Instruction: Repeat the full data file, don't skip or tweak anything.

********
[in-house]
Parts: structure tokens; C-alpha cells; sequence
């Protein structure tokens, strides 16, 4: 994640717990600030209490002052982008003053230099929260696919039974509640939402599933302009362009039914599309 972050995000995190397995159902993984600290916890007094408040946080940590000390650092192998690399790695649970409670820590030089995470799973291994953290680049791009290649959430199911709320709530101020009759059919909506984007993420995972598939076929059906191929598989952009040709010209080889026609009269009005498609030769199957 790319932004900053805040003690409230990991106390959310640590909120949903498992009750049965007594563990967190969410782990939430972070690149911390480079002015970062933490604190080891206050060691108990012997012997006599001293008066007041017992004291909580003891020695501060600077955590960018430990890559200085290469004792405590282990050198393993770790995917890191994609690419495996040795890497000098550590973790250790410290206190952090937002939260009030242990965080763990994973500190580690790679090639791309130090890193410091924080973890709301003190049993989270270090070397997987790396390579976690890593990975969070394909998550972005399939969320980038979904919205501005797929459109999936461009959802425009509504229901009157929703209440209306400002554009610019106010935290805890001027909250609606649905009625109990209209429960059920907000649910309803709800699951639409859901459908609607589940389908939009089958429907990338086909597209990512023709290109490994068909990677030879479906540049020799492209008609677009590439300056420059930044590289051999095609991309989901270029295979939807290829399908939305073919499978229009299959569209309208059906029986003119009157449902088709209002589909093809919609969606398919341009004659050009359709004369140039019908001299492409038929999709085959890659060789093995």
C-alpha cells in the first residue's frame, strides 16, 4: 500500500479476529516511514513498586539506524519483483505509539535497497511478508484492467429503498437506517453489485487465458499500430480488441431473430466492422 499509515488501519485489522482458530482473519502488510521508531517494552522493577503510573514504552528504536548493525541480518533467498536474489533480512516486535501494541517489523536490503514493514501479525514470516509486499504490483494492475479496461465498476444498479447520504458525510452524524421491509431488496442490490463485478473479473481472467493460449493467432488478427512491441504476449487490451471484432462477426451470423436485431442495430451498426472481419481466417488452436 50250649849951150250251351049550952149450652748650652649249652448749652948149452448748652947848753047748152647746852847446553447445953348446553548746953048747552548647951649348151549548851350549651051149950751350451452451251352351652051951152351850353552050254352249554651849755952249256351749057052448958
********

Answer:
[in-house]
Parts: structure tokens; C-alpha cells; sequence
């Protein structure tokens, strides 16, 4: 994640717990600030209490002052982008003053230099929260696919039974509640939402599933302009362009039914599309 972050995000995190397995159902993984600290916890007094408040946080940590000390650092192998690399790695649970409670820590030089995470799973291994953290680049791009290649959430199911709320709530101020009759059919909506984007993420995972598939076929059906191929598989952009040709010209080889026609009269009005498609030769199957 790319932004900053805040003690409230990991106390959310640590909120949903498992009750049965007594563990967190969410782990939430972070690149911390480079002015970062933490604190080891206050060691108990012997012997006599001293008066007041017992004291909580003891020695501060600077955590960018430990890559200085290469004792405590282990050198393993770790995917890191994609690419495996040795890497000098550590973790250790410290206190952090937002939260009030242990965080763990994973500190580690790679090639791309130090890193410091924080973890709301003190049993989270270090070397997987790396390579976690890593990975969070394909998550972005399939969320980038979904919205501005797929459109999936461009959802425009509504229901009157929703209440209306400002554009610019106010935290805890001027909250609606649905009625109990209209429960059920907000649910309803709800699951639409859901459908609607589940389908939009089958429907990338086909597209990512023709290109490994068909990677030879479906540049020799492209008609677009590439300056420059930044590289051999095609991309989901270029295979939807290829399908939305073919499978229009299959569209309208059906029986003119009157449902088709209002589909093809919609969606398919341009004659050009359709004369140039019908001299492409038929999709085959890659060789093995």
C-alpha cells in the first residue's frame, strides 16, 4: 500500500479476529516511514513498586539506524519483483505509539535497497511478508484492467429503498437506517453489485487465458499500430480488441431473430466492422 499509515488501519485489522482458530482473519502488510521508531517494552522493577503510573514504552528504536548493525541480518533467498536474489533480512516486535501494541517489523536490503514493514501479525514470516509486499504490483494492475479496461465498476444498479447520504458525510452524524421491509431488496442490490463485478473479473481472467493460449493467432488478427512491441504476449487490451471484432462477426451470423436485431442495430451498426472481419481466417488452436 50250649849951150250251351049550952149450652748650652649249652448749652948149452448748652947848753047748152647746852847446553447445953348446553548746953048747552548647951649348151549548851350549651051149950751350451452451251352351652051951152351850353552050254352249554651849755952249256351749057052448958